R3 = 2kΩ2
P1 = 500kΩ preset H
Capacitors:
C1 = 470μF 16V radial
C2,C3 = 10μF 16V radial
C4 = 100nF
Semiconductors:
D1 = 1N4001
D2 = 1N4148
D3,D4,D5 =LED, green
D6-D9 = LED, yellow
D10,D11,D12 = LED, red
IC1 = LM7805
IC2 = LM3914-N
Miscellaneous:
Tr1 = mains transformer, secondary 6 V 200mA ( e.g., Monacor/Monarch VTR-1106)
F1 =fuse, 200 mA, with PCB mount holder
JP1 = short-circuiting jumper
K1 = 2-way PCB terminal block, lead pitch 7.5mm

34 Comments

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  • Abby

    On the white LED lihgts you’re fine. In a lot of cars, LED brake lihgts have been commonly used for the past five or so years. Now I am beginning to see LED white lihgts for the license plate area.There are some companies out there that are making replacement LED bulbs that fit the same bayonet type application of your OE style incandescent lihgts. So long as the luminosity of the bulb is matched, there shouldn’t be a problem.As far as the blue dome light is concerned this may require some clarification. In the old days, a dome light was the name given to the light fixture that is attached to the headliner of a car. If that is the light you’re referring to, then there is no problem on the color, type, etc. If by dome light you’re referring to an emergency vehicle light (AKA Federal siren / light) then that will fall under guidelines by your state. Some colors are allowed for use by civilians (contractors. first responders, etc.) while others are in violation. In the case of vintage emergency vehicles, these lihgts are allowed for authenticity, but they cannot be used unless the car is in private property, or at an event under the allowance of the local law enforcement authority.

  • estefan2020

    I personally would make a few changes, tr1 and ic1 I would change with a dc to dc up/down converter ( better battery efficiency). I would use surface mount components, leds 2ma versions, and use 3 aaa batteries. The project should fit on the back of the 3 aaa battery holder. The green leds can be eliminated, as if the plant has sufficient water, you would know by no leds and save battery power.

    But that’s my take on the project.

  • Rohit Bhavekar

    Their are 10 LED’s 3* red , 3* green, 3* yellow then which is then 10th one ??
    Upto to how many volt we can supply power to this tiny kit ??
    Is this really works???

    • estefan2020

      The schematic shows 10 led’s, color is your choice. Its designed to use mains 120/220 ac, but if tr1 is removed, 8-15v dc can be used 7805 will convert it to 5v.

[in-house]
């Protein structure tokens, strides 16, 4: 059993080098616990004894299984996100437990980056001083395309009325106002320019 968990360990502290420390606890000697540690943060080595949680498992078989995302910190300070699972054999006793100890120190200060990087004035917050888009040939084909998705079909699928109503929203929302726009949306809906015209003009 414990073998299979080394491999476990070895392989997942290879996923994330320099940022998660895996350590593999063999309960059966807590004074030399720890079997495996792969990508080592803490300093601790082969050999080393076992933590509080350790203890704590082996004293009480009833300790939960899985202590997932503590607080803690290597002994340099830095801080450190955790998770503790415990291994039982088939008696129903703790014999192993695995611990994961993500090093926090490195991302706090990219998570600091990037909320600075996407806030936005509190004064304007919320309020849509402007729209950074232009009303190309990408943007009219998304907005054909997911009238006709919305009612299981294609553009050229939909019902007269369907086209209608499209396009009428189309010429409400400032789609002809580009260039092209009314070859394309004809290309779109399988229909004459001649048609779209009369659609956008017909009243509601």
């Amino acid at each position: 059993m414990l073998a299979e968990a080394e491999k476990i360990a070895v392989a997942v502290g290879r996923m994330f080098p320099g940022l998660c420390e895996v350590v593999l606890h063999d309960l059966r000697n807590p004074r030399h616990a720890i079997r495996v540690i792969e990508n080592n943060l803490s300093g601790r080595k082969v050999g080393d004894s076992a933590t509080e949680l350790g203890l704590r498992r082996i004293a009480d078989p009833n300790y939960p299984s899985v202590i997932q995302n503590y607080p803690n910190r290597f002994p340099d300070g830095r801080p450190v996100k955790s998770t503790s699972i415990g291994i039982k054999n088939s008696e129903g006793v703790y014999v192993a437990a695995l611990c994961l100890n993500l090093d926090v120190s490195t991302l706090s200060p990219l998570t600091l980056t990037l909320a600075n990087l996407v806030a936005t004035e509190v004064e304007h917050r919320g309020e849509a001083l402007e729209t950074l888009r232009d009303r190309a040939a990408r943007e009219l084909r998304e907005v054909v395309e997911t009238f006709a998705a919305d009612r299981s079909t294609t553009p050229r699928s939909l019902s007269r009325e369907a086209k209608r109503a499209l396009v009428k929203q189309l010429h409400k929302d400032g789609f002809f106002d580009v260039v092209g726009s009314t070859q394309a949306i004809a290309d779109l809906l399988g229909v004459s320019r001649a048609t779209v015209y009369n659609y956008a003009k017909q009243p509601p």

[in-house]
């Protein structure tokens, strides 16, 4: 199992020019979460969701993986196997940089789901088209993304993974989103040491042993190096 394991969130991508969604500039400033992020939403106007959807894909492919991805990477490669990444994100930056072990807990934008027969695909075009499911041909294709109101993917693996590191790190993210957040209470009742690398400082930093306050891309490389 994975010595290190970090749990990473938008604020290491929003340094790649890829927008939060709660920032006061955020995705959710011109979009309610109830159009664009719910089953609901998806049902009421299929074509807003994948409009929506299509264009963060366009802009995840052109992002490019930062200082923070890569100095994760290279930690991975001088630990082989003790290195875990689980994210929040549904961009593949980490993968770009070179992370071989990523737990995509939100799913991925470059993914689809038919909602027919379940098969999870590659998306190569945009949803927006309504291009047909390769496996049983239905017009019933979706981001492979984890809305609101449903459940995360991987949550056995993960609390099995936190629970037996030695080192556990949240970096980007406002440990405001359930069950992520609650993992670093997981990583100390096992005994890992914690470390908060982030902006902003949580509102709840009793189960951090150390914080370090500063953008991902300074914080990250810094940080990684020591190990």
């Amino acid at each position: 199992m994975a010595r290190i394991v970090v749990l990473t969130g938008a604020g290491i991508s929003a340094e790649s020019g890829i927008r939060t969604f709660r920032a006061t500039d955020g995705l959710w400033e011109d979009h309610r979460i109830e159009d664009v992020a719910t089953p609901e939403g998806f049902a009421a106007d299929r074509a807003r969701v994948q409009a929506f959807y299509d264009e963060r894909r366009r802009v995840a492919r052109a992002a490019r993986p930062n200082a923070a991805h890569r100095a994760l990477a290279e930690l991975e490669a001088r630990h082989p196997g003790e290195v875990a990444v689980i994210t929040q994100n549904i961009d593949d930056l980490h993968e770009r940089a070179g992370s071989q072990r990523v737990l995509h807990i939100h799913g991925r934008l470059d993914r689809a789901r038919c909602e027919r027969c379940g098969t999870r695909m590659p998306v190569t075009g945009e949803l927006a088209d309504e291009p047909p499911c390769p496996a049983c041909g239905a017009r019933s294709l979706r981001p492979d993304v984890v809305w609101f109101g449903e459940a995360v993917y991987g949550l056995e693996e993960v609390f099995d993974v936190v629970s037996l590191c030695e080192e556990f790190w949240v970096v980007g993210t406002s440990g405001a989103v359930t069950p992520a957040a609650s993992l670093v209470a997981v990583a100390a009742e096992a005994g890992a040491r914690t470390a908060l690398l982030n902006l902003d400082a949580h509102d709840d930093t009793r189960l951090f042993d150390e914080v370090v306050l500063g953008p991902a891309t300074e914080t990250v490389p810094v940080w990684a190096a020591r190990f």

• Sweep3

    I am extremely new to electronics, but am willing to figure things out. That said, I want to build a wood moisture meter and need sharp pins as sensors that will penetrate the wood (to about 3/8″ or so) and a display in percent moisture. I can see the possibility of using leds to display moisture in percentages with 8- 10 steps being enough to cover a range that makes sense. I have seen very old schematics meant for wood, but nothing recent save a few seemingly too simple to really work examples. Would love to hear your thoughts on this.

  • estefan2020

    2 metal wires of same type. though due to the water, I would try copper better conductor of electricity for short term use. If you plan on using this for long term use, then stainless steel to slow down the rusting of the metal.

  • honey

    i have completed the whole project but please let me confirm WHAT TYPE OF ELECTRODES ARE USING AS A SENSOR ..REPLY AS SOON AS POSSIBLE .

    WAITING FOR YOUR REPLY AS SOON AS POSSIBLE ITS URGENT

  • estefan2020

    Sounds cool.
    What would be great, low number of components under 10 perhaps. that could be left in the plant, and a blinking led starts up when dry off when damp. many $5 or 6$. Would be great for any potted plant, low enough to be affordable for each pot. More of an idiot proof pot plant.

  • ajay

    hey. m also doing this type of project in my college with the help of arduino… is this a good idea or not? can we also introduce gsm module and wireless energy transfer in this project …? …. and can we also experiment with light intensity in this project??

    • Fadedrew

      Howdy from Cape Town, South Africa! I’m trying to reilaseA controller with java like the haken continuum. (www.hakenaudio.com)I’m using a wiimote aimed up through a glass sheet and a framearound it beaming IR from LED’s reflecting off a silver foil fingerglove. I’m looking to colloaborate on this since I’m new to java(bout 2 months now) and although very MIDI savvy I’d like tofind out from you how you implemented the bluetooth stackand MIDI. Please email me so I can get more details on yourMIDI implementation like the pitch bend range (maximum 36semitones??)ThanksCampbell

  • SHAH

    What does the grounding mean in this circuit?
    i mean where to connect the grounding symbol?
    New to electronics.. need help

    • estefan2020

      Ground is mostly the negative of the battery. especially in this circuit.

      When dealing with amplifiers that use +v and -v, there will be a virtual ground. simply its like connecting 2 9v batteries in series, and the common will be ground, not the negative of the battery. Though some amplifiers may use 2 identical resistors in series as a voltage divider, then the minus of the battery will be ground.

  • estefan2020

    nice, but a bit complex.

    What would be nice is a simplified design way more simplified. One that would blink one led if attention is required, off when moist. one monitor per plant, a couple of transistors resistors, caps, battery.

    Why spend electricity when no attention os required?